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Cameo Doll


Betty Boop Cameo Doll (1931)
Mae Questel and Betty Boop Cameo Doll
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Name

Betty Boop Doll

Betty Boop Cameo Doll (1932)
Betty Boop Doll 1932 Joseph Kallus
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Name

Betty Boop Doll

Bimbo Cameo Doll
Bimbo Cameo Doll
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Name

Bimbo Doll

The first Betty Boop dolls were created by Joseph Kallus at the Cameo Doll Factory in the 1930s and debuted in 1931. Only 1000 of these wooden-jointed dolls were made. The size of the Betty Boop dolls were 17 inches, Betty even had her own quote. Betty Boop: "Hello, my little friend. I am so happy to meet you. I've always wanted to come to your house and show you Happiness! Everybody likes me, so that's why I'm a movie star. And, of course, I like everybody, especially you and all your little friends." The alternative dialogue was "Hello, my little friend. I am so happy to meet you. I've always wanted to come to your house. A little birdie told me about the fine play room you have and I'm so glad to share your happiness. Maybe you would like to know more about me. Would you? All right. Listen carefully... I was born in an artist's studio. Max Fleischer, the nice man who draws the funny pictures of Bimbo and his animal friends, found me. He taught me to dance - sing. To swim and to play tennis. How to play the piano and to cook too. Everything a good little girl should do. Then he put me in the movies as leading lady with Bimbo. Everybody liked me as soon as they saw me. That's why I'm a movie star. And I liked them too; ~ especially you and all your little friends. Not so long ago I met the man who owns Doll Land. He called me in his office the other day. 'Betty' he said, 'the children like you so well I'm sending you to visit them.' So I started out and within a very short time reached your town. And here we are together! I hope, dear friend, you like me very, very much. I like you and want to be with you all the time. I know we'll be happy." In 2005, an all-porcelain replica of the beloved 1930s Betty Boop doll was remade from the Danbury Mint Collection, but the size of the replica is only 13 inches. Doll design gave Joseph L. Kallus a career that he had not considered when he first entered Pratt Institute on a scholarship.  The bisque dolls and figurines of Kewpie were probably produced in Germany during 1912, 1913 and 1914 and likely again in the 1920s after World War I.  In 1916, Kallus himself founded the Rex Doll Co. to produce composition Kewpie dolls, as supplies from Germany were halted by the war. These dolls were distributed by Borgfeldt, who controlled all production rights to Kewpie dolls and figurines.  With permission from Borgfeldt, the Rex Doll Co. also made a line of composition Kewpie dolls that were distributed by the Tip Top Co., a distributor of carnival prizes. In 1918, Kallus received the first of many copyrights on his own doll designs.  His first character doll was Baby Bundie.  That year, at age 24, Kallus attempted to secure an assignment for the war effort.  He had several of his instructors at Pratt Institute, among them Frederick T. Baker and O.W. Beck, and Frank Vincent DuMond, an instructor at the  Art Students' League of New York (where Kallus  had also studied ), submit letters of reference to Charles Dana Gibson, the famous illustrator and creator of the "Gibson Girl," who was Chairman of Pictorial Publicity in New York for the war effort.  Instead, Kallus trained for fire observation during World War I. From 1919 to 1921 Kallus was President of the Mutual Doll Co., a firm that made composition Kewpies; Baby Bundie dolls; and Bo- Fair, Dollie and Vanitie, who had specially designed socket joints.  Kallus resigned from Mutual in 1921. In 1922, Kallus established the Cameo Doll Co., which lasted in one form or another until 1982 when Kallus assigned all his properties to Jesco, Inc.  Most of the dolls and animals made by Cameo until after World War II were of composition and segmented wood joints. For Borgfeldt Cameo made Kewpies and introduced the Kallus designs Baby Bo Kaye and Little Annie Rooney. Little Annie Rooney was the creation of Jack Collins who wrote and illustrated comic strips for newspapers. Little Annie Rooney was made as an all- bisque figure and as a fully- jointed composition doll. The Cameo Doll Products Company was located in Port Allegheny, Pennsylvania, from 1933 until 1968, when the molds for dolls were taken over by the Strombecker Corporation of Chicago. In October 1934 a fire almost devastated the entire plant during its busiest season. After rebuilding, Cameo also manufactured dolls for other doll companies, who packaged them in boxes with their own company names, most notably the Effanbee Doll Corporation while it was owned by Noma Electric in the late 1940s.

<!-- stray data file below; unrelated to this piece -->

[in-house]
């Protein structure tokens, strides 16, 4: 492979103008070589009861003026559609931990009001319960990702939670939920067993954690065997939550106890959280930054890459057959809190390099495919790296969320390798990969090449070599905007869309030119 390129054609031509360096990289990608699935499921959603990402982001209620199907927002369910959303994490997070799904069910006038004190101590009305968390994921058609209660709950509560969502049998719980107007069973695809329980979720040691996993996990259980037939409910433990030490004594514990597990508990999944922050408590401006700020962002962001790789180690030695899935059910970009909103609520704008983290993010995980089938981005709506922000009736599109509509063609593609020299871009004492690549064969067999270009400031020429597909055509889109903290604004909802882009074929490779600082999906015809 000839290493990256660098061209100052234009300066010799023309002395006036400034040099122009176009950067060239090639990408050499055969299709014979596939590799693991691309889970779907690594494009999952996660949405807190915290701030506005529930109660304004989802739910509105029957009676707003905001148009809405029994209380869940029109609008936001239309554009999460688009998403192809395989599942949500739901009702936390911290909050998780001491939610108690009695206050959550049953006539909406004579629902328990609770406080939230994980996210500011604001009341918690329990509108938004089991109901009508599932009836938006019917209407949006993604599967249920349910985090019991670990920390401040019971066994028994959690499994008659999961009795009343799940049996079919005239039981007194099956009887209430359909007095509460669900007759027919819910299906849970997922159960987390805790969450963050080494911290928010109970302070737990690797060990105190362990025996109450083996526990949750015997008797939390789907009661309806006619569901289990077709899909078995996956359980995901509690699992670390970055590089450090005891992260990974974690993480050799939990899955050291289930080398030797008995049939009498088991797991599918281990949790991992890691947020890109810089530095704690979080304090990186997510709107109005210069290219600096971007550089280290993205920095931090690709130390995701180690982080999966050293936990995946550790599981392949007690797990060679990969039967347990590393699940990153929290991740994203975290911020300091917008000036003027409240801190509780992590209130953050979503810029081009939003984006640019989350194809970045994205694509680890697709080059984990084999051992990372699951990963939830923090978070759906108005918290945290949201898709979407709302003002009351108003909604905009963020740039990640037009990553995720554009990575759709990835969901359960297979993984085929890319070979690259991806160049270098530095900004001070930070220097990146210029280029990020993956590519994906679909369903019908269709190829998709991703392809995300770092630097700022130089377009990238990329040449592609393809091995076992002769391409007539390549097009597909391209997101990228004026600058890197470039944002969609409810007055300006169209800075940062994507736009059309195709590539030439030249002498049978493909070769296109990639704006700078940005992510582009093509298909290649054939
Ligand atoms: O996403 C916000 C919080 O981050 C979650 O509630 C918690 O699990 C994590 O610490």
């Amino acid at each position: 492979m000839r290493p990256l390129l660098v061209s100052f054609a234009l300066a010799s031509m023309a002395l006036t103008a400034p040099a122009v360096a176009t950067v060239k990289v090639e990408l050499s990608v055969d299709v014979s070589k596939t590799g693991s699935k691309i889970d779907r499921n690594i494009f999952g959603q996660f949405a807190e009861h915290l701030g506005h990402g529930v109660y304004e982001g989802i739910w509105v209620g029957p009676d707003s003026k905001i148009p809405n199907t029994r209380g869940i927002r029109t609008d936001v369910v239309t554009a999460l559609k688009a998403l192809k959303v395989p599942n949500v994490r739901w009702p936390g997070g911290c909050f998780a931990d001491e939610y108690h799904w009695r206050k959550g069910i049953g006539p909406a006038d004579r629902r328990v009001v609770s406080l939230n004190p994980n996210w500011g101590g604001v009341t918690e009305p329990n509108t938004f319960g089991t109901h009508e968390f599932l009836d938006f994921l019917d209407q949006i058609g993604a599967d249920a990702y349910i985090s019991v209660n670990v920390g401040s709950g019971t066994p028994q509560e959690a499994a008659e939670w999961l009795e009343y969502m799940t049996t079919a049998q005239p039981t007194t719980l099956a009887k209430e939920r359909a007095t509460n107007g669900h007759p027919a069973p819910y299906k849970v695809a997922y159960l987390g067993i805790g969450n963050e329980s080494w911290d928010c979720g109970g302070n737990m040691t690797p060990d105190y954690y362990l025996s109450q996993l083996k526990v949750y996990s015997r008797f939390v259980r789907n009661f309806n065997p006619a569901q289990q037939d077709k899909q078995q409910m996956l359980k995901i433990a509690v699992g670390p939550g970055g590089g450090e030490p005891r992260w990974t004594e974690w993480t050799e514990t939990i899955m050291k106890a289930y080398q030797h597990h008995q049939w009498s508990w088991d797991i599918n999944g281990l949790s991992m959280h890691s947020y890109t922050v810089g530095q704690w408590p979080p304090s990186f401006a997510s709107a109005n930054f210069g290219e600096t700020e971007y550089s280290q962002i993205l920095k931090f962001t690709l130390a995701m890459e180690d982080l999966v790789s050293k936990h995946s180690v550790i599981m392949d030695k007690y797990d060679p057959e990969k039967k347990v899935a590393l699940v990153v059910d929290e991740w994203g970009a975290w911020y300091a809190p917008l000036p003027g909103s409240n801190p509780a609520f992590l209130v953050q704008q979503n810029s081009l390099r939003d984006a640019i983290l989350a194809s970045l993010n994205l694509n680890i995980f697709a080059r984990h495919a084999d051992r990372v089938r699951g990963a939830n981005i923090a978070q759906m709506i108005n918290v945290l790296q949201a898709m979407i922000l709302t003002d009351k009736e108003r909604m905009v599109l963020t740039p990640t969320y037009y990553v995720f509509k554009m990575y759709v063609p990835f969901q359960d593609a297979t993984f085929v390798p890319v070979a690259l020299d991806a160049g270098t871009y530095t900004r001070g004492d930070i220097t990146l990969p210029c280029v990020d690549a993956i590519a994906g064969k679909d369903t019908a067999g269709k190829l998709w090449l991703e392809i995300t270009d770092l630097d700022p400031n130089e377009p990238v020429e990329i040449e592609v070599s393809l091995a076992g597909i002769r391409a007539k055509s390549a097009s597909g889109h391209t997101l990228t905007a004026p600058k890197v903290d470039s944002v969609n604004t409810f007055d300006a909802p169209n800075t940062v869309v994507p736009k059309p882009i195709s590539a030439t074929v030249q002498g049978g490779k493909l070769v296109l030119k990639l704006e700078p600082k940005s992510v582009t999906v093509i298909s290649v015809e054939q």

Who Framed Roger Rabbit

Dolly

The Betty Boop Cameo Doll appears on Theodore J. Valiant's desk in Who Framed Roger Rabbit. In the film, Betty is the only cartoon character that Eddie Valiant takes a liking to.

Gallery

Trivia

  • The dolls appear in the 1933 Popeye the Sailor cartoon as prizes in the ball-toss game.
  •  Mae Questel had a picture taken holding the doll when it was first released.
  • You could buy them in black, red & green outfits.
  • The dolls hair color is jet black.
  • The 1934 cartoon Parade of the Wooden Soldiers revolves around Betty Boop as a doll.
  • The reason as to why Betty Boop looks like a Kewpie doll is because the company distributed Kewpie and bisque dolls. 

See Also


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